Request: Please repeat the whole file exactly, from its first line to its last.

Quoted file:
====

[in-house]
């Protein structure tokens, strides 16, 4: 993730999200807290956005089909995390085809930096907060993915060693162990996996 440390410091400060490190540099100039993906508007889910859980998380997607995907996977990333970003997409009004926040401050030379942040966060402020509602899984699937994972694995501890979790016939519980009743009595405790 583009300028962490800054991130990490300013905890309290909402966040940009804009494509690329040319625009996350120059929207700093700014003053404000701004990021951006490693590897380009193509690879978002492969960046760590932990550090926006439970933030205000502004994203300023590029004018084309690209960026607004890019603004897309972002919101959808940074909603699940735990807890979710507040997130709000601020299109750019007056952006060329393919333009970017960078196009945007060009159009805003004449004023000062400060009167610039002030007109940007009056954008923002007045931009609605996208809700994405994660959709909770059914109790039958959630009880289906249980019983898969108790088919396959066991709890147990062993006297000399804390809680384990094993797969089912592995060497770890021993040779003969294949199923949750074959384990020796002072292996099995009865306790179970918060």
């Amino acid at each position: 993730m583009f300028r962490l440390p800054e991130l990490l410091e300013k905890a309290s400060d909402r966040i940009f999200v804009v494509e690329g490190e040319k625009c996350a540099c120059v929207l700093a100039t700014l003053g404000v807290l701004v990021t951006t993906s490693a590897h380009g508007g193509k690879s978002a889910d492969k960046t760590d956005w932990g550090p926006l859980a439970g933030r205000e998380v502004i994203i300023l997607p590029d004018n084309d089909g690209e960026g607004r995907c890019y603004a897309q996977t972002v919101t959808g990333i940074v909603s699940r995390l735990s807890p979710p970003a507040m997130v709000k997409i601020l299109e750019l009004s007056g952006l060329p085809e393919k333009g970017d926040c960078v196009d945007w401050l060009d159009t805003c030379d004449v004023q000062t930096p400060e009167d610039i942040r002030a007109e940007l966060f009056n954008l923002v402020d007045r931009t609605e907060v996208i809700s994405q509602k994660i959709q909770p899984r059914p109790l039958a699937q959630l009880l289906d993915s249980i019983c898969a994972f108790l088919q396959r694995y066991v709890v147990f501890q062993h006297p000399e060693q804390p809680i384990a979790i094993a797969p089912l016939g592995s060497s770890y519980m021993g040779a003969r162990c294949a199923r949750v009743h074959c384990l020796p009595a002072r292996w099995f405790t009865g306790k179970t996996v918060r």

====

[in-house]
């Protein structure tokens, strides 16, 4: 993730999200807290956005089909995390085809930096907060993915060693162990996996 440390410091400060490190540099100039993906508007889910859980998380997607995907996977990333970003997409009004926040401050030379942040966060402020509602899984699937994972694995501890979790016939519980009743009595405790 583009300028962490800054991130990490300013905890309290909402966040940009804009494509690329040319625009996350120059929207700093700014003053404000701004990021951006490693590897380009193509690879978002492969960046760590932990550090926006439970933030205000502004994203300023590029004018084309690209960026607004890019603004897309972002919101959808940074909603699940735990807890979710507040997130709000601020299109750019007056952006060329393919333009970017960078196009945007060009159009805003004449004023000062400060009167610039002030007109940007009056954008923002007045931009609605996208809700994405994660959709909770059914109790039958959630009880289906249980019983898969108790088919396959066991709890147990062993006297000399804390809680384990094993797969089912592995060497770890021993040779003969294949199923949750074959384990020796002072292996099995009865306790179970918060």
């Amino acid at each position: 993730m583009f300028r962490l440390p800054e991130l990490l410091e300013k905890a309290s400060d909402r966040i940009f999200v804009v494509e690329g490190e040319k625009c996350a540099c120059v929207l700093a100039t700014l003053g404000v807290l701004v990021t951006t993906s490693a590897h380009g508007g193509k690879s978002a889910d492969k960046t760590d956005w932990g550090p926006l859980a439970g933030r205000e998380v502004i994203i300023l997607p590029d004018n084309d089909g690209e960026g607004r995907c890019y603004a897309q996977t972002v919101t959808g990333i940074v909603s699940r995390l735990s807890p979710p970003a507040m997130v709000k997409i601020l299109e750019l009004s007056g952006l060329p085809e393919k333009g970017d926040c960078v196009d945007w401050l060009d159009t805003c030379d004449v004023q000062t930096p400060e009167d610039i942040r002030a007109e940007l966060f009056n954008l923002v402020d007045r931009t609605e907060v996208i809700s994405q509602k994660i959709q909770p899984r059914p109790l039958a699937q959630l009880l289906d993915s249980i019983c898969a994972f108790l088919q396959r694995y066991v709890v147990f501890q062993h006297p000399e060693q804390p809680i384990a979790i094993a797969p089912l016939g592995s060497s770890y519980m021993g040779a003969r162990c294949a199923r949750v009743h074959c384990l020796p009595a002072r292996w099995f405790t009865g306790k179970t996996v918060r």